Dacia & For Play clinching the bronze.
Trainer, rider and breeder Dacia Peters-Imperato doesn't like being put in a box. That is, unless she's playing hide and seek with her young students at Stepping Stone Sporthorses, LLC. In the game's context, getting put in a box was great: Dacia won. But in a figurative sense, putting herself, her riders or her horses into a box doesn't fly with this young professional based at the Southern California Equestrian Center (Galway Downs) in Temecula.
"We don't dictate how a student has to do something by saying this is what everyone else is doing," Dacia explains. "Instead we evaluate every person on an individual basis." That goes for horses, too. She and her husband, farrier and amateur rider Mario Imperato, have had success with a wide range of horses, from the finely bred to those who've come in bad health and/or with bad behavior. "The reason we've been able to do that is because we listen to the horses," she says. "We are not so caught up in our own objectives, so we can allow what needs to happen. Riders and horses excel because of the positive environment we create."
Spencer TMH, owned by Monte and Marsha Collins DBA Avocado Farms, ridden by Lexi. Photo © Brent Eriksen DBA Horseinsport.
5-year-old all grown up! (breeder: Stepping Stones)
Cupid blessed Dacia with a like-minded love interest in Mario. The couple married last March and they share the idea that an ideal vacation might involve going to Pollyrich Farms in Solvang for a breed inspection. "Some would say that we are sacrificing a lot for our business; that we don't have a life," Dacia acknowledges. "But we wouldn't have it any other way, it is both of our passions to be involved with horses 24/7 and to be able to do that together makes it our lifestyle."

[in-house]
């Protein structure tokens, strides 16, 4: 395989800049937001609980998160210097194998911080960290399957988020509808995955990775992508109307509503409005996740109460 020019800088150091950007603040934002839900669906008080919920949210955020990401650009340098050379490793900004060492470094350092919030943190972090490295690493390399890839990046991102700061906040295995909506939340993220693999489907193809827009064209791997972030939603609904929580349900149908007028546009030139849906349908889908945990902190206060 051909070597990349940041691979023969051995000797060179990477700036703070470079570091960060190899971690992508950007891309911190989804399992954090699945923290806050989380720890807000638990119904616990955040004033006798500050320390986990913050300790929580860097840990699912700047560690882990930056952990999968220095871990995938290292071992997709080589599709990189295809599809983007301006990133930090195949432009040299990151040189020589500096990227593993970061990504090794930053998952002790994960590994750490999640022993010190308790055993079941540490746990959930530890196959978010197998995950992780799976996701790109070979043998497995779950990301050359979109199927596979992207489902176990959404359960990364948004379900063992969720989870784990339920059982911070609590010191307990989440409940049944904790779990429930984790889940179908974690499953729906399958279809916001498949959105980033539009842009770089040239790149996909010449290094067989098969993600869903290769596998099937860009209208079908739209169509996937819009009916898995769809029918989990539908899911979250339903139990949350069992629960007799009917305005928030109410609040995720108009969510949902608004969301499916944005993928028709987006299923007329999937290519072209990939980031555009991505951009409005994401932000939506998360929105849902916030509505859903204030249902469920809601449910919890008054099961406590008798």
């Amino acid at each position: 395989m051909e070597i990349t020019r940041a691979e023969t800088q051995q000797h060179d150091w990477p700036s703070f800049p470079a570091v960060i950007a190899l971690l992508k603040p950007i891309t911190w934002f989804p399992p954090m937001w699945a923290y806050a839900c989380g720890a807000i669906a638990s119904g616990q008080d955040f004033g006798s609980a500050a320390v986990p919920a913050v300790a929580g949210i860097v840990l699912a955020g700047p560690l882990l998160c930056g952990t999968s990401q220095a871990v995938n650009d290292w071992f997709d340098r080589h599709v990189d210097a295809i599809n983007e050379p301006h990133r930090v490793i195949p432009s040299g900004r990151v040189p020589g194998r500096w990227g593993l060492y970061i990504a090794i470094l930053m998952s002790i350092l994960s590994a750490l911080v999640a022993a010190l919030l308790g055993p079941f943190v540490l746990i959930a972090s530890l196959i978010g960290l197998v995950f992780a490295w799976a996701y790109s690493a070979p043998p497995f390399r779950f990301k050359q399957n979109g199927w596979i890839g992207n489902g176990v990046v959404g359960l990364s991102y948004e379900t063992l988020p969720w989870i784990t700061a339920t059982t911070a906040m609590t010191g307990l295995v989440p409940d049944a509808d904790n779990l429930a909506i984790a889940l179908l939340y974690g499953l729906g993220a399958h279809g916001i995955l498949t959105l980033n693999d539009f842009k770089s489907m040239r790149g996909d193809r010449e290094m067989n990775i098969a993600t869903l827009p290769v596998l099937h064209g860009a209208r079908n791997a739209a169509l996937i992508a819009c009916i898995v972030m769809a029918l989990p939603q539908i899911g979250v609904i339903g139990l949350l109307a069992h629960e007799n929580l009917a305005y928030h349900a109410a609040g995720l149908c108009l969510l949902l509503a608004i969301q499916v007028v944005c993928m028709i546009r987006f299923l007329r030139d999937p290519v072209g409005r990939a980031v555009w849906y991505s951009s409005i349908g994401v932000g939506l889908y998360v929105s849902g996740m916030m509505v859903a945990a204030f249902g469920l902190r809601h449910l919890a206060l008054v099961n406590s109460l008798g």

Despite good-natured nudging from Dacia's mom, the couple does not yet have human children together. But they raise Mario's 14 year old son Dominick full time which adds to Stepping Stone's strong family feel. Picking up students at three local schools is one example of the stable's idea of full-service training. "We've been doing that for a long time now and I love the fact that the kids are still bouncing with excitement to get to the barn after school," Dacia notes.
Rene Frilot is a huge facilitator when it comes to "helping me commit to my type A personality," laughs Dacia of her highly-valued assistant. "She helps me with everything having to do with organization and pours her heart into being a member of our team."
Mario & Chongo Wongo - licensed 4 year old stallion
(breeder: Stepping Stones).
Mario & Seven - stealing the blues in the AA divisions, Thermal, 2008
Dacia is devoted to anything that helps her students become better riders and horsemen. Regular barn outings include visiting Lulu, the riding simulator that lives in Del Mar, for position work. "Being able to stand next to the rider and show them the biomechanics involved is great," she observes. "With Lulu, we can do it without having to be compassionate about what the horse's
Pilates is another out-of-the-saddle supplement that Dacia is high on, for herself and her students. "In order to give our horses a balanced ride, we have to be balanced ourselves," she notes. Instructor Lori Nelson of Equine Pilates in Temecula works with Stepping Stone students to create riding-specific Pilates exercises. "I think it really slingshots their progress," Dacia says.